I’ve rated books lower than originally planned when it comes to writing the review, though that’s never BECAUSE of the review. It’s usually just because, by the time I come to write it, I’ll have thought it through some more. I’ve never hated a book simply because of it’s review!

      Liked by 1 person

  6. First of all, welcome back and I must say I love your discussions! Writing them is also my favorite part of blogging but like you said, if we do it too often we could run out of ideas quickly 🙈 I agree that being a reviewer definitely makes me read more critically. Even when I’m reading, I’m constantly thinking of how I’m going to rate and review the book, taking pictures of some pages for quotes to prove my points and all that. But also like you, I love doing it. I love writing reviews for ALL the books I read and I actually don’t mind doing it. I mean, I’m already thinking about it, I might as well write it down.

    The problem is whether to post it on the blog or not. Sometimes there are books which reviews are long, and some that I just don’t have much to say about. That’s when reviewing starts to feel like a chore hahaha for me if it’s not an ARC/review copy, I won’t force myself to write a comprehensive review. Also yes, writing down my thoughs could make me love the book more and less!! Great discussion as usual! 😀

    Liked by 1 person

    1. Hi! Thank you, I’m glad you like my discussions 😀
      Oh I definitely get those moments too where I wonder if certain reviews are even worth uploading. I feel like my reviews are quite long, so if there’s one for like a graphic novel or something, that’s literally about 2 paragraphs, the debate always begins in my head whether it should see my blog or just be on Goodreads. It can be so hard to decide sometimes!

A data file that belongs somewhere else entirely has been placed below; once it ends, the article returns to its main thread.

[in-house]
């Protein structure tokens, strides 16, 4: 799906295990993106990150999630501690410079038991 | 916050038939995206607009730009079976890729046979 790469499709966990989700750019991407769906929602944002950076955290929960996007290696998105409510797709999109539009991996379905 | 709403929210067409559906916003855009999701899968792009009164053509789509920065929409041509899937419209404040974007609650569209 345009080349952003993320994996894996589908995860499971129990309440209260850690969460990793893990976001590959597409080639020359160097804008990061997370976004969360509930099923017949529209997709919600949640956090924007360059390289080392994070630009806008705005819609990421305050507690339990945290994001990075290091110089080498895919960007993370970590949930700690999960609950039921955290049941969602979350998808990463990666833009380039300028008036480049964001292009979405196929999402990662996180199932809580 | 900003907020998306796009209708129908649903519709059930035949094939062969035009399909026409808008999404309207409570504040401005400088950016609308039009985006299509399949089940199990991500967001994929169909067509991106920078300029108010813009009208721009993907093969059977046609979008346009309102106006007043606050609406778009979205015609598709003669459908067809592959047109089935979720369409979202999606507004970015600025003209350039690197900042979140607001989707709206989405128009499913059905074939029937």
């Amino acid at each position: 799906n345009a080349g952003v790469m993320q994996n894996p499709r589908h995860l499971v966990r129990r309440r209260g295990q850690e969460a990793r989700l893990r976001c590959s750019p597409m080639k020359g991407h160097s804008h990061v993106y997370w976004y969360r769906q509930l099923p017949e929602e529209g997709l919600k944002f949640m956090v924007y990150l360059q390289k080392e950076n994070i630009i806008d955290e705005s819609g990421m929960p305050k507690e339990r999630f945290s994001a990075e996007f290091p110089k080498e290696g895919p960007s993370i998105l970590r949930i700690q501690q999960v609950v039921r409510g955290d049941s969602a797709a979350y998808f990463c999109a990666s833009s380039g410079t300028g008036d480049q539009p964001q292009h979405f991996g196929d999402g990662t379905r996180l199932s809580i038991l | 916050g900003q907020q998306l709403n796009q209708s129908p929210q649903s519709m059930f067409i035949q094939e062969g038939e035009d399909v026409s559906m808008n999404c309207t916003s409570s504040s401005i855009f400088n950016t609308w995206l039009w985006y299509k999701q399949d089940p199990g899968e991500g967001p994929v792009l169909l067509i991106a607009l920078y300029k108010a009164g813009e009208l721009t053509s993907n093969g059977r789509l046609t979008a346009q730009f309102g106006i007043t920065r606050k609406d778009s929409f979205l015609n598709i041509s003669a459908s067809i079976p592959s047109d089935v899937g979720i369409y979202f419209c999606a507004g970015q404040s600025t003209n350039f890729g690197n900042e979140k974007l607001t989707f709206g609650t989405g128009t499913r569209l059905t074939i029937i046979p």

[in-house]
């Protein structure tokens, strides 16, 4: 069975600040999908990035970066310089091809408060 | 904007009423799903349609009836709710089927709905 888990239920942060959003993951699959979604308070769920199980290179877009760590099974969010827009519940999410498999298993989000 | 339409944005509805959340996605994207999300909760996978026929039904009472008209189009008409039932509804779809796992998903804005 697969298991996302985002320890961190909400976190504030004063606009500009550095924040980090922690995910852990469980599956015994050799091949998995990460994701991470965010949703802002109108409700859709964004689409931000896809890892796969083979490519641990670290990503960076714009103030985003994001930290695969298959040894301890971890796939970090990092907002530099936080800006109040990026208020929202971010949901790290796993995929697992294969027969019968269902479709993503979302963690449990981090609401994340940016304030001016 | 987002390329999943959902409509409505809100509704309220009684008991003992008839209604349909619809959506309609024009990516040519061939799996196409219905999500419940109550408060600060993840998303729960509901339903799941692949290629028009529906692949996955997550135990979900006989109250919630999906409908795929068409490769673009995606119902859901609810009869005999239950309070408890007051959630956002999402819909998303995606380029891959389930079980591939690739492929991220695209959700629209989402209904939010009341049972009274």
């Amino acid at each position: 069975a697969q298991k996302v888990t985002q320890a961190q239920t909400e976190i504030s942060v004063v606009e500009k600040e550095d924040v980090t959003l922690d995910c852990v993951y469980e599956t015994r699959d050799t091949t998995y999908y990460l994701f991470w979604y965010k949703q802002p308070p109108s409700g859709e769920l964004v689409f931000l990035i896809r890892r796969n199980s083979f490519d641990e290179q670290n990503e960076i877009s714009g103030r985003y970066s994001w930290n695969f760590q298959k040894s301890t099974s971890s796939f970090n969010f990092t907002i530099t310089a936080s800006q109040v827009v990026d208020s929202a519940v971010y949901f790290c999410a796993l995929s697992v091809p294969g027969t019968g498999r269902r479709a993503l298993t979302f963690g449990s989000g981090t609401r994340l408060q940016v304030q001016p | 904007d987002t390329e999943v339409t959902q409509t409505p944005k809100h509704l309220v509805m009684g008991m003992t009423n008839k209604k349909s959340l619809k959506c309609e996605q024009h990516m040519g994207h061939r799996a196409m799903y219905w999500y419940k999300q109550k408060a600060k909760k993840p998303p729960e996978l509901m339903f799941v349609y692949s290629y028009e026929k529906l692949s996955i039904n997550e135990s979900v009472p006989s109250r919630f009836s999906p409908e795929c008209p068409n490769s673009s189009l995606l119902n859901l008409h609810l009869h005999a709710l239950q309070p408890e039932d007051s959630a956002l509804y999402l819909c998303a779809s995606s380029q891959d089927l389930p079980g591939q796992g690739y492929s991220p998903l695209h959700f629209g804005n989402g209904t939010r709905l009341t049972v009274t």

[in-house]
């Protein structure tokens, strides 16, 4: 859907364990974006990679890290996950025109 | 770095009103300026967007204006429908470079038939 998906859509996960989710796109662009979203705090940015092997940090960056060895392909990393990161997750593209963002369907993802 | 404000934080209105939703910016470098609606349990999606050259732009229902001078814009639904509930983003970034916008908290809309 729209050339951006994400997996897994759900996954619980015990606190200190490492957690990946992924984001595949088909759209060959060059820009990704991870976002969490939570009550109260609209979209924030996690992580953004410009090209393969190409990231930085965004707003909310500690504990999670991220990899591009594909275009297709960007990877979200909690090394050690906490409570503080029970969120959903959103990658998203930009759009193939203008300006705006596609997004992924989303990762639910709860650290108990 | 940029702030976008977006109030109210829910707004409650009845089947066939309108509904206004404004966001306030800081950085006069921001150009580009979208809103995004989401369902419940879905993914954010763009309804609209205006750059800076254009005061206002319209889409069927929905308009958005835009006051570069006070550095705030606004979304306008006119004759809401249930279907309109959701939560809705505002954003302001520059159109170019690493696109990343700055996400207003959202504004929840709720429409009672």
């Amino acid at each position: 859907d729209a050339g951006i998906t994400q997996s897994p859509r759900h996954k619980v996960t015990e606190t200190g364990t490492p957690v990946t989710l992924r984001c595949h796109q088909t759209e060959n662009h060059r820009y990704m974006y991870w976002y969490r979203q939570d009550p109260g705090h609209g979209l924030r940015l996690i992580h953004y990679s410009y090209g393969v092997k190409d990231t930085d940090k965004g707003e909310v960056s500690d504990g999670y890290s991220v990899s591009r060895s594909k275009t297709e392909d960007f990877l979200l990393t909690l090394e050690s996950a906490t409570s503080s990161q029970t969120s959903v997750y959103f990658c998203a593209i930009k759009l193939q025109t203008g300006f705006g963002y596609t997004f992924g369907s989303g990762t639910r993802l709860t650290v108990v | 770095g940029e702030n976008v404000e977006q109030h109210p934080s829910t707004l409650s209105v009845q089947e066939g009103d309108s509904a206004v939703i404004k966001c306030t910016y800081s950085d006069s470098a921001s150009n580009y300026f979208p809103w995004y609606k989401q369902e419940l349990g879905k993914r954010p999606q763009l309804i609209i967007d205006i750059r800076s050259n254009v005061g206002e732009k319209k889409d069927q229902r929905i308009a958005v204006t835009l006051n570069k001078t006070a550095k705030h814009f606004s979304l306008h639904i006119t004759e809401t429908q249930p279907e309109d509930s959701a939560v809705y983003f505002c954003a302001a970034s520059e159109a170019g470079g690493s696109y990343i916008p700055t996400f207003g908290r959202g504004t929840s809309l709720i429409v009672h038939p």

7. I think if reviewing stopped me enjoying reading I’d stop reviewing because reading is more important to me. You’re right, writing reviews is not easy, well, writing GOOD reviews is not easy. I rarely feel completely happy with mine but then I think it’s human nature to be more critical of yourself than of others. I think writing a review is a bit like writing a book…it’s hard work, choosing the right words, trying to convey your feelings but us and not giving too much away. Interesting discussion post…

    Liked by 1 person

    1. Thank you!
      I’d be the same, reading is definitely more important. Reviewing is hard, because there’s so many things to consider, and just the wording alone – how many different ways can you say you enjoyed it? It’s a tricky one


  8. I feel like the key is not forcing yourself to review a book if you really don’t want to. Sometimes I just don’t have a lot to say or don’t feel like I’m adding anything new to the overall discussion, and that’s totally fine. It’s no fun when reviews start to feel like homework! Great post! 🙂

    Liked by 1 person

  9. Amazing post! Being a book reviewer does sap the fun out of reading books. You’re constantly reading, but you aren’t actually reading as much as you are reviewing it and searching for things to write about.

    Liked by 1 person